This year’s conference will focus on studying social movements of the recent past in relation to our current work in sustainable food systems and food justice. Examples of workshops include sessions on: Addressing Racism in the Food System, Enhancing Food Security in the Northeast, and Food Hubs. The conference is geared towards farmers, nonprofit professionals, activists, and journalists alike, and there is ample discussion time built into the conference schedule.
Next week, in conjunction with its current exhibition Eyes on the Land, the Shelburne Museum in Vermont is holding a Working the Land Symposium. From 10:00 a.m.-4:00 p.m. Sunday, October 10, regional scholars will present on the histories, stories, archeology, and symbolism of the working landscapes of New England. These presentations will be followed by a panel discussion by the artists featured in the exhibition.
In our continued enthusiasm for Maine Sail Freight, we are very excited today to bring you a little piece of traditional nautical ear candy. For hair-raising harmonies, visions of rocky beaches, and dreams of salty beards, download and listen to Rolling Home to Old New England.
Every year the Switzer Foundation provides funding for 20 scholars and innovators in terminal graduate programs in New England and California. The scholarship is $15,000 for the course of a year for people doing work on sustainability, agriculture, urban development, and related fields/issues.
Their call of for applications says, “Candidates for the Fellowship should demonstrate outstanding leadership potential, be able to clearly communicate how they will apply their technical or professional expertise to environmental issues, and convey a clarity and sense of purpose about their work. Leadership qualities valued by the Switzer Foundation include a desire to work collaboratively and across disciplines, a commitment to applied environmental work, interest in developing leadership skills and an appreciation of the importance of networks. Candidates for the Switzer Fellowship are chosen not only for their excellence in academic and scientific or technical work, but also on their true dedication to aggressively pursue practical solutions to environmental problems.”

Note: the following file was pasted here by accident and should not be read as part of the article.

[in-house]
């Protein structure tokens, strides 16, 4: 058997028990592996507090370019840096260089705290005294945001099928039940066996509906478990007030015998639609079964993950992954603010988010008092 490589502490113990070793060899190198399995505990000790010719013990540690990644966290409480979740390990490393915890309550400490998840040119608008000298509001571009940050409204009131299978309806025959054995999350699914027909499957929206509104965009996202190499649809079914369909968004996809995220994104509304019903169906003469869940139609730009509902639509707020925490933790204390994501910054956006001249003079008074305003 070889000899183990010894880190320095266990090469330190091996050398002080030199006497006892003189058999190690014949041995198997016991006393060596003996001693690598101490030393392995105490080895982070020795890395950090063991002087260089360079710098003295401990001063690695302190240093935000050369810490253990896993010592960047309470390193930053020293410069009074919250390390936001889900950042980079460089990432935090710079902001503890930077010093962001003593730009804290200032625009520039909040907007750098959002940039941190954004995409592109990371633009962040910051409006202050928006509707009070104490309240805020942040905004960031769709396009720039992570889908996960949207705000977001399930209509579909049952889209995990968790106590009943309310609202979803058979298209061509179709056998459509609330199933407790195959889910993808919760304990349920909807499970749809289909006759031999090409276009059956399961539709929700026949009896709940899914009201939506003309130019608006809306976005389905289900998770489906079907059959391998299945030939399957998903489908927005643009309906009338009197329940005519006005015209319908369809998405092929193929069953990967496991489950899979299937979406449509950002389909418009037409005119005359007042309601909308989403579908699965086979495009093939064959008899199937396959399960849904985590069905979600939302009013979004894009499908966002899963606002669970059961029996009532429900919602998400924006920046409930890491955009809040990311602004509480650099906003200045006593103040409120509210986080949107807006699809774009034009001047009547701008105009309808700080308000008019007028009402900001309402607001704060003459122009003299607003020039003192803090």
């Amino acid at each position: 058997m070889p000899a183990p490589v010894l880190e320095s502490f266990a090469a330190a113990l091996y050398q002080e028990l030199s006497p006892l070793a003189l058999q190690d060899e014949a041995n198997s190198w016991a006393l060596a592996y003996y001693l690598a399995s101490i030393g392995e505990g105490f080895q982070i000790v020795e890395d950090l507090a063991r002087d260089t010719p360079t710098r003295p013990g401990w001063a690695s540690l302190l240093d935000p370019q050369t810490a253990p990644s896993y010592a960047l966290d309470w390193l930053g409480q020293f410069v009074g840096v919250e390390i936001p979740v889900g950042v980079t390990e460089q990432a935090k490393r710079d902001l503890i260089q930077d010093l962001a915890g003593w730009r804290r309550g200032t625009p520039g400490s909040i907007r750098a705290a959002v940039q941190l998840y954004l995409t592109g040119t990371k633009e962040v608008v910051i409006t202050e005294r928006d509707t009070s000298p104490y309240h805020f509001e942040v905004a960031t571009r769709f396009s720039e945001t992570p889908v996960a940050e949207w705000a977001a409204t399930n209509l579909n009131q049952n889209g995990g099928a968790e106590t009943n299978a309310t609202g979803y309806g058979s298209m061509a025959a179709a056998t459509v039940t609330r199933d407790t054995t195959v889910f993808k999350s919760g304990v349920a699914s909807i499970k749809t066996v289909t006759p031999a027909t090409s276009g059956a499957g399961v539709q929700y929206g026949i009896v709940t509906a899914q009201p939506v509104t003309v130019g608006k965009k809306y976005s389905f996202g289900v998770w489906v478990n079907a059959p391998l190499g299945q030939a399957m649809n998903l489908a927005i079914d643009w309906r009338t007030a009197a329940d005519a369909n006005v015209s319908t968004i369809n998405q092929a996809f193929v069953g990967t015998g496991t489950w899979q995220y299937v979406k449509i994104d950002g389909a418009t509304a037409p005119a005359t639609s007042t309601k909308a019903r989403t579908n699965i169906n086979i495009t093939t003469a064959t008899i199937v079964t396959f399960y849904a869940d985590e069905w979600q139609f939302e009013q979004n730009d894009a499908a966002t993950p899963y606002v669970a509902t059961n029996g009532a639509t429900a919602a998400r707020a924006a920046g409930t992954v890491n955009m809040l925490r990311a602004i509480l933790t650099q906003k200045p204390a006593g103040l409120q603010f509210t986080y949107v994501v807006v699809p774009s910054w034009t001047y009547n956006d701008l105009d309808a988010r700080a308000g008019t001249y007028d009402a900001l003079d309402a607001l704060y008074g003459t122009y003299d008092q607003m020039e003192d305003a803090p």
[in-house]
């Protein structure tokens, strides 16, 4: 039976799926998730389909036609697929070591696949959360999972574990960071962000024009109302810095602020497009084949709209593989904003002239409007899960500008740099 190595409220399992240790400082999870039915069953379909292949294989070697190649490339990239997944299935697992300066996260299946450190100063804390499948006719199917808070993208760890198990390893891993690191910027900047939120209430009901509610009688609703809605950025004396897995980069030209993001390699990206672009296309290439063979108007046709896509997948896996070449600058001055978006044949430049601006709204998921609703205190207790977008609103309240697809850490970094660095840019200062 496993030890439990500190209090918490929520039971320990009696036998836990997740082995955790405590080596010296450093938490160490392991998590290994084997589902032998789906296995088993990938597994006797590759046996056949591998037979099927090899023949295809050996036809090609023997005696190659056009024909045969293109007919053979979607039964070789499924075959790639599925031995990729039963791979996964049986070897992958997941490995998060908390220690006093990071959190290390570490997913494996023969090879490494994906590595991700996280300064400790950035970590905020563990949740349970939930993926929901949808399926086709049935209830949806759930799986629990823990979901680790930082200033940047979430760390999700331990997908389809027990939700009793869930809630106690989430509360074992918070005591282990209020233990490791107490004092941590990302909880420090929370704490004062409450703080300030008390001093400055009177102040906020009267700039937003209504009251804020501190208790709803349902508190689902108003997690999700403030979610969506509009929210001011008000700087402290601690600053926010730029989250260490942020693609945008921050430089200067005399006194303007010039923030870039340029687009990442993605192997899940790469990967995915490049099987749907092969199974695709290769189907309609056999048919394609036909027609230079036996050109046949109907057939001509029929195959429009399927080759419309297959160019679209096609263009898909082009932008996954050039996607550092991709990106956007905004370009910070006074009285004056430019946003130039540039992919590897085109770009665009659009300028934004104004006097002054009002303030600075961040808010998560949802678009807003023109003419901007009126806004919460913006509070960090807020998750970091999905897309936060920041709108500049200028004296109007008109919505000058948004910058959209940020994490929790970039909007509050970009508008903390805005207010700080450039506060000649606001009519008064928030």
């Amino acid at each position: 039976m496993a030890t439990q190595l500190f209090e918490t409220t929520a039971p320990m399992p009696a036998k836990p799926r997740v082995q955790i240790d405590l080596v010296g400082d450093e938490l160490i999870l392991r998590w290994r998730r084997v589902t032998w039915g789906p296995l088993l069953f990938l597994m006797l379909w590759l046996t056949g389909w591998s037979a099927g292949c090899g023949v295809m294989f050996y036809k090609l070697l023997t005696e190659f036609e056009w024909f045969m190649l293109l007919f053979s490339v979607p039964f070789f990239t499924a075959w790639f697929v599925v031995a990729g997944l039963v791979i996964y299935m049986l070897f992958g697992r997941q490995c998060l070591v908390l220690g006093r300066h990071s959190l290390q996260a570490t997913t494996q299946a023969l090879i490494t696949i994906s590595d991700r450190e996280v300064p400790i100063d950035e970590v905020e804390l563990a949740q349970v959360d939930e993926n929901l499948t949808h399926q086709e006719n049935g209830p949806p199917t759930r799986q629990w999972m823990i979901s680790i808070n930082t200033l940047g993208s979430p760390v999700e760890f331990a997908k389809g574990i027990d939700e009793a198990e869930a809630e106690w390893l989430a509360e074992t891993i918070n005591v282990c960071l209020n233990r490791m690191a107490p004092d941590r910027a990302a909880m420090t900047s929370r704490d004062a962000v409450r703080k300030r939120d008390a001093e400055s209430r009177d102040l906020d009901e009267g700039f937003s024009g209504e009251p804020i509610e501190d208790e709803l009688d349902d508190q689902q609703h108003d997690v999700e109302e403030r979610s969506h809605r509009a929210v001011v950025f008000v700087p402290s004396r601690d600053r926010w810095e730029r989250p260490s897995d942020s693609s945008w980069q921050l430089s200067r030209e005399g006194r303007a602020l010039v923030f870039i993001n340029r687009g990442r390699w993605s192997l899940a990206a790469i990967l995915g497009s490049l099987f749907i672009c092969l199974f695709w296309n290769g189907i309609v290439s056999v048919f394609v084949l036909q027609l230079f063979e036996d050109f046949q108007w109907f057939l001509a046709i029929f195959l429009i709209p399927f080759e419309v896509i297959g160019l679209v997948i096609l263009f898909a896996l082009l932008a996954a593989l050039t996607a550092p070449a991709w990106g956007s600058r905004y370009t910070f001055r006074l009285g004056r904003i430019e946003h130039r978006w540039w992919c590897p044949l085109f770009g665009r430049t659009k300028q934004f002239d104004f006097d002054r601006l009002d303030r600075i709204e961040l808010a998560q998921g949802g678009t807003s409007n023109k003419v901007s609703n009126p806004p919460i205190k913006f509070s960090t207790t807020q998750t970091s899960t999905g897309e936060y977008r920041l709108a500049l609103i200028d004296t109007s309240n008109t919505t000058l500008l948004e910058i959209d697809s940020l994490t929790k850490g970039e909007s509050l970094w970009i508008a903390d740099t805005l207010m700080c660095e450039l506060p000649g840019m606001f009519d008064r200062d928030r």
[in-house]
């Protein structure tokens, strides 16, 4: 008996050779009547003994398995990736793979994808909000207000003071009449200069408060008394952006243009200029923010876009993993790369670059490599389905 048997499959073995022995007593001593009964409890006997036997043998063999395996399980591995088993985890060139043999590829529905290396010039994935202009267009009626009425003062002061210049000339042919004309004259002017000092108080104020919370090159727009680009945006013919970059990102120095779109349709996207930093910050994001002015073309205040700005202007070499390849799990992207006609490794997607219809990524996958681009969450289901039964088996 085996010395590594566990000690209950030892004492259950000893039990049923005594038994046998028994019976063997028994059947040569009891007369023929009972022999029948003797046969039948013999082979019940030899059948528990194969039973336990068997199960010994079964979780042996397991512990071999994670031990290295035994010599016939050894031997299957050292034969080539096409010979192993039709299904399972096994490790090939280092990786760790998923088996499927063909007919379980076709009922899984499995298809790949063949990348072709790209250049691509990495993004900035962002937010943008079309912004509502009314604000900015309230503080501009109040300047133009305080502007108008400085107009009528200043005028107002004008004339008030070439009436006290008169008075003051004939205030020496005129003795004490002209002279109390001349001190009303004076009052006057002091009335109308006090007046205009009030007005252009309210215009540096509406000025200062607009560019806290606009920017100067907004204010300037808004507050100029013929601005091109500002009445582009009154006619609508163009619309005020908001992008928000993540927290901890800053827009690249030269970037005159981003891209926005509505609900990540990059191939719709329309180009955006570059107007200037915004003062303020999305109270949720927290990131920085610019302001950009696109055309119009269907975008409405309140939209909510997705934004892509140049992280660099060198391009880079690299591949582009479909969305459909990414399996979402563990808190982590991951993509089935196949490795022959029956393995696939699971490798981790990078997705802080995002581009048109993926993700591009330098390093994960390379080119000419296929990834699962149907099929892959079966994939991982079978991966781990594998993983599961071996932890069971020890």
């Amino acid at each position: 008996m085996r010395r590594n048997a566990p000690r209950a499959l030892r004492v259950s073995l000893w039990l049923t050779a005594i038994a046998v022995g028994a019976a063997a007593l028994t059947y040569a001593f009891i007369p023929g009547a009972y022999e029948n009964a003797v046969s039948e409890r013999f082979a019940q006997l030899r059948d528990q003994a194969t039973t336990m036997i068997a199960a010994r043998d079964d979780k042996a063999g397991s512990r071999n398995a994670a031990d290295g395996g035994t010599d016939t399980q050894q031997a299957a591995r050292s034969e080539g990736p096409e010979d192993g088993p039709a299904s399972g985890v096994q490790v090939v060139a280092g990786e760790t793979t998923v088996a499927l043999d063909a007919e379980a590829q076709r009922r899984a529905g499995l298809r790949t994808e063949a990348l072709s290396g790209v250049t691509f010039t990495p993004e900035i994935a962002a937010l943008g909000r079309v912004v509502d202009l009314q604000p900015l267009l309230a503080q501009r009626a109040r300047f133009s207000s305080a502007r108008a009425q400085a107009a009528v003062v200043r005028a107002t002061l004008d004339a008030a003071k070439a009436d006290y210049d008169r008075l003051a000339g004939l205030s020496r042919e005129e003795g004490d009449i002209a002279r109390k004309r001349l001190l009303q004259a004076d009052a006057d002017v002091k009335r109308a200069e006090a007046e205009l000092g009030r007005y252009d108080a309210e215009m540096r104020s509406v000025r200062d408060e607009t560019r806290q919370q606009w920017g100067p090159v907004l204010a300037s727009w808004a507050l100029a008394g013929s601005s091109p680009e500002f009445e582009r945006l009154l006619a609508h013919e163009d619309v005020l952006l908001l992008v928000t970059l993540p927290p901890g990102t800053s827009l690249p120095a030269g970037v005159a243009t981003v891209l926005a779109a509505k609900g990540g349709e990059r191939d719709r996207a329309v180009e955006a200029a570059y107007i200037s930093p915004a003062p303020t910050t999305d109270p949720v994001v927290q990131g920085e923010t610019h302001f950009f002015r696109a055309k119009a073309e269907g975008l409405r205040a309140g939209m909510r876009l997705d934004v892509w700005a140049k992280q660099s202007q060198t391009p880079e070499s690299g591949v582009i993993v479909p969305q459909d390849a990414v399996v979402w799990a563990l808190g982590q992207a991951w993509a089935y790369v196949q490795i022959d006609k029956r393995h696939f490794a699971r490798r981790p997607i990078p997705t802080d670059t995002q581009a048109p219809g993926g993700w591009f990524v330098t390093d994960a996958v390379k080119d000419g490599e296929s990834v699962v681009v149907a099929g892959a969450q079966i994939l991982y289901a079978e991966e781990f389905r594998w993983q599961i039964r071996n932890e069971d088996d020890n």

If this sounds like you or anyone your know, check out the application instructions HERE, and look at last year’s grantees HERE.
Making a profit off of real estate investment is no new thing, even when it comes to farmland. Land grabs make the land valuable without valuing the land. There are some investment groups, though, that aim to invest in land sustainably.
One such group is The Entrepreneur Agrarian Fund (EAF), a private equity fund establishing a network of livestock based farm enterprises that provide local grass-fed, natural and organic meats to markets of theNortheast.
Capitalizing on immediate market demand, the EAF utilizes regional production efficiency to create strong investor returns through cash-flow from a consistent supply of premium crops, and on-going improvement to land and soil quality. Thus making investing in the land more attractive to individuals and groups looking to put their money into something they believe in, without sacrificing a favorable return value.
Small Farms Quarterly
As the new farmer editor I invite anyone who is located in the Northeast (Maine-Pennsylvania & points east) to submit an article. These can be focused on beginning farmers you work with, or yourself as a beginning farmer, with a story to tell about an innovation in production, marketing, new varieties, use of technology, etc… These should be timely topics and those with stories others can learn from. You can find more information on writing styles, guidelines and more at: http://smallfarms.cornell.edu/quarterly/writers/#Examples. The deadline for submission is August 2nd through the online submission form located here: online submission form with several pictures. The word length and other details are addressed in the first link. I hope you will consider submitting a piece.
Just a reminder that our next YFN is TOMORROW! All are welcome – don’t let the “Young” part of “Young Farmer Night” keep you away!!
We will be meeting at 6pm at the Anawan Grange, 118 Bay State Rd, Rehoboth, MA. There will be a meet & greet, potluck, and panel discussion featuring folks involved with organizations such as the Farm Bureau, RI Agricultural Partnership, National Young Farmers’ Coalition and the New England Farmers’ Union. Please bring a potluck dish to share and your own plate & fork!
Rides needed from Boston and Berkley, MA
Rides offered from South County (leaving from Richmond, RI) and Providence
Reply to this email and post on the Facebook page if you need a ride or have one to offer!